David Pogue has an insightful discussion of Pure Digital’s Flip Camcorder, which has taken 13% of the US camcorder market since it was introduced last year:
All of this despite having an absolutely abyssmal feature list. The part that caught my attention is where he tries to tease out why people love it so much when it’s so severely crippled by many standards, and ends up comparing it with the Graffitti system that Palm introduced:
Funny story: years ago, Jeff Hawkins, founder of Palm, decided to develop the Graffiti handwriting-recognition alphabet for the original touch-screen Pilot. Since no technology can recognize everyone’s handwriting, he reasoned, he’d design a special block-letter alphabet that gives you 100 percent accuracy – if you form your letters his way.
His employees thought it was a terrible idea. Make customers relearn the alphabet?
But Hawkins, a brain scientist, knew something about people: if you’re successful at something the first time you try, you fall instantly in love with it. And sure enough: people fell in love the first time they wrote on a Pilot with the special alphabet and saw their letters turn into perfectly typed text.
That’s how it is with devices like the Flip. They’re so simple, mastery is immediate, and so is your sense of pride and happiness.
I wonder what product and interaction designers make of this analysis. Is instant mastery the key to a good user experience, or is Pogue missing the point?
I’m glad to see this product get success. Just like the iPod did, I think this product looked through the feature marketing BS and just gave the user what they needed. I think that’s why it is successful.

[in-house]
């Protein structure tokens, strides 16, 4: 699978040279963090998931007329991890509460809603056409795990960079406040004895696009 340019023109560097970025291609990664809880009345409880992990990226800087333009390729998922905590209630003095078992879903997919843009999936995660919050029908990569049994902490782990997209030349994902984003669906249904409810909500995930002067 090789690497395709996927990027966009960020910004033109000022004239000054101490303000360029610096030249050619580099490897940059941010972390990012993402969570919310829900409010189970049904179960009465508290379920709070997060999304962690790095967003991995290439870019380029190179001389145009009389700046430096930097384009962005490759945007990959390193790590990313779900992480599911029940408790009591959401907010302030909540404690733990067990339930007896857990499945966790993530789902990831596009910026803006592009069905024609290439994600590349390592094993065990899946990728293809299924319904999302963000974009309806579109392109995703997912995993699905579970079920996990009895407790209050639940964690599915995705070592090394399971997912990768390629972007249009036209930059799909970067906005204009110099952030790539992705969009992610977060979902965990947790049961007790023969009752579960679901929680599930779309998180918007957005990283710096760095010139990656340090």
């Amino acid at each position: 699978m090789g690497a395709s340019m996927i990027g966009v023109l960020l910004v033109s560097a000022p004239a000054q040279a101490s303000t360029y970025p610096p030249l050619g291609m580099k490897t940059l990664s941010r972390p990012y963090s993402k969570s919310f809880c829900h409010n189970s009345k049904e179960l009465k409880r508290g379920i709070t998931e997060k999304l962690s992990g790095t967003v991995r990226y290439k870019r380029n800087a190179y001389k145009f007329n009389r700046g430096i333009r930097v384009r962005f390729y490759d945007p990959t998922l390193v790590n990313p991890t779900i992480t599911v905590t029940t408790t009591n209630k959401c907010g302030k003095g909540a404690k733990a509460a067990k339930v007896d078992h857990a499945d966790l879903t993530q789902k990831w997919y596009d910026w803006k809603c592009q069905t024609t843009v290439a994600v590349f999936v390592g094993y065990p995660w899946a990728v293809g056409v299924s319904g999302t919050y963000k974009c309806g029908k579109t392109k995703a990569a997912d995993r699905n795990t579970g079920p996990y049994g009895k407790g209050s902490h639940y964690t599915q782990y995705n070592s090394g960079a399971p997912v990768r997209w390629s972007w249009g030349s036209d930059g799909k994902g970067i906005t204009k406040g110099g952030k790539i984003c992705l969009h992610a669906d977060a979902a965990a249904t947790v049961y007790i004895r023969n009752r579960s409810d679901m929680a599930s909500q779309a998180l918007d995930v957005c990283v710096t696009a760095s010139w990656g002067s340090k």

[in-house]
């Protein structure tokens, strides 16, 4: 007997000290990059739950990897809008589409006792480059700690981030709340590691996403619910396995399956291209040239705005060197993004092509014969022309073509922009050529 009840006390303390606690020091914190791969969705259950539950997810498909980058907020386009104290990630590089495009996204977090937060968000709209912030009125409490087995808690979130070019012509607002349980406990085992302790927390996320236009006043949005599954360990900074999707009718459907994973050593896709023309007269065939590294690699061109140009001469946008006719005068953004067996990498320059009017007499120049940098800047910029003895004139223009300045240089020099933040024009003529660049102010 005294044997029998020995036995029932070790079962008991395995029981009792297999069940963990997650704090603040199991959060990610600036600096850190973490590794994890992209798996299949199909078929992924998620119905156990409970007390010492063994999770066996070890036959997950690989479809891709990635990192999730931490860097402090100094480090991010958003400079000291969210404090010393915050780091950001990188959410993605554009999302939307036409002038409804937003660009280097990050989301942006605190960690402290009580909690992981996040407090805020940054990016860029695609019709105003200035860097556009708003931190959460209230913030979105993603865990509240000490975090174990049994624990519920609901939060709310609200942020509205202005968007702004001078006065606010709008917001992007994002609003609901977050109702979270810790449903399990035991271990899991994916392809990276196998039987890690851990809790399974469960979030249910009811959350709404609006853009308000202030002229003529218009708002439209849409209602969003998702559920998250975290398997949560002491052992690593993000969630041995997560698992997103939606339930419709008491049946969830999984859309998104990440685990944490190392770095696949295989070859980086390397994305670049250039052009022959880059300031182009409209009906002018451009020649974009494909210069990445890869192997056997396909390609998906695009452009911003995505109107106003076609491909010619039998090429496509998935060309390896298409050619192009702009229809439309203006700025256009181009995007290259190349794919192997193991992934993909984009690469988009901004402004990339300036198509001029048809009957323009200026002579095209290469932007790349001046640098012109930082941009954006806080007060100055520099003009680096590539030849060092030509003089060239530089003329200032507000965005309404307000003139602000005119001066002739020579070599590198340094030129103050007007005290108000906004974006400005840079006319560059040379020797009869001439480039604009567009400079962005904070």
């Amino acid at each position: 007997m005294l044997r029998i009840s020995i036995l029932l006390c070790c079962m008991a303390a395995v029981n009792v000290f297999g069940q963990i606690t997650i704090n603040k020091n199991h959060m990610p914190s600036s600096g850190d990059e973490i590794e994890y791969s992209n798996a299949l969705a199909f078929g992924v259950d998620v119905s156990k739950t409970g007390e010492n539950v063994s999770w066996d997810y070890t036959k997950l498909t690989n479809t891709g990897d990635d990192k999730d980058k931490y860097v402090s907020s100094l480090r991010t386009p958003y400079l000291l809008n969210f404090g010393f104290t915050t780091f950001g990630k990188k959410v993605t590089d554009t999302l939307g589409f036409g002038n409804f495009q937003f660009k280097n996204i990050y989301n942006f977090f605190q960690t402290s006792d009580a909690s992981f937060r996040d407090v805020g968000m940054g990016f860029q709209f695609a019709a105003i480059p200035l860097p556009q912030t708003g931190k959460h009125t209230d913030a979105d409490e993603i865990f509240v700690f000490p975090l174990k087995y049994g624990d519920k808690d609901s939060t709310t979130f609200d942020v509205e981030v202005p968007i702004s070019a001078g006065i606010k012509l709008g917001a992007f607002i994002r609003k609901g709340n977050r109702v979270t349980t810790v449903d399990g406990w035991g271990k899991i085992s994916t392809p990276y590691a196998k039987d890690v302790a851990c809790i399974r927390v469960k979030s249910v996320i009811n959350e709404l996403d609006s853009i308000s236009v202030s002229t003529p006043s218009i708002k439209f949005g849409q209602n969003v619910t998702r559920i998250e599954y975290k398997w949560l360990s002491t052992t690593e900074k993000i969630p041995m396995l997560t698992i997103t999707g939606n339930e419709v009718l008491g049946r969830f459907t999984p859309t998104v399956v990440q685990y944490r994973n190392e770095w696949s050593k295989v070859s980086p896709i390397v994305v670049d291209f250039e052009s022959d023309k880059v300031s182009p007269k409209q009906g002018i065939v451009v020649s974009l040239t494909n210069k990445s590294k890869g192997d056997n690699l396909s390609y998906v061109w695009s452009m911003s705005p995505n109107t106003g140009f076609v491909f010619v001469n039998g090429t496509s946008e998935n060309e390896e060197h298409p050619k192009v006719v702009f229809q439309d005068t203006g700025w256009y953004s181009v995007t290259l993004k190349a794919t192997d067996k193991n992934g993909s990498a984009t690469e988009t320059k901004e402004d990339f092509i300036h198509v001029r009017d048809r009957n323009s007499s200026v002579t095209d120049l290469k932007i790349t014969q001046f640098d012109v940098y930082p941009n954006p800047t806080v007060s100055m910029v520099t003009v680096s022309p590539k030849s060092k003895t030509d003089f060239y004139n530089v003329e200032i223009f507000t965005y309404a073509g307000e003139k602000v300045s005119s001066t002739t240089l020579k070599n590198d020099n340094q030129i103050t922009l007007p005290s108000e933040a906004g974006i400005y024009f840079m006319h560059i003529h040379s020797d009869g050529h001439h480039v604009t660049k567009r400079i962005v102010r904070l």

I think ease-of-use goals should be, “can the user open the package and start playing without reading the manual?” I don’t remember the Palm being that easy to pick up and use. However, never owning one, I don’t think I can make the call.
Anyone own a Palm? How long did it take to get used to the alphabet?
At the IDEA ceremony it was great to hear the rep from the company get up and say something to the effect of :
we have sold over x million units since x date of something that is truly “just another video camera” with a great design
my buddy had a palm when they first came out and the graffiti was pretty quick to pick up (ie I wasn’t the primary user and was able to use it fairly quickly and anytime after that first time that I picked it up with no relearning)
It’s an interesting form factor and seems to produce decent images for the money. For me, though, it completely fails as a helmet cam or for other action activities. Go Pro’s Hero succeeds a bit more there- they use them for motorsports and even suggest mounting it inside the grille of your car on track days…
That said, for documenting what the kids are up to? Seems pretty darn slick, though removable memory would make a lot of sense for some folks (especially on extended Holidays)…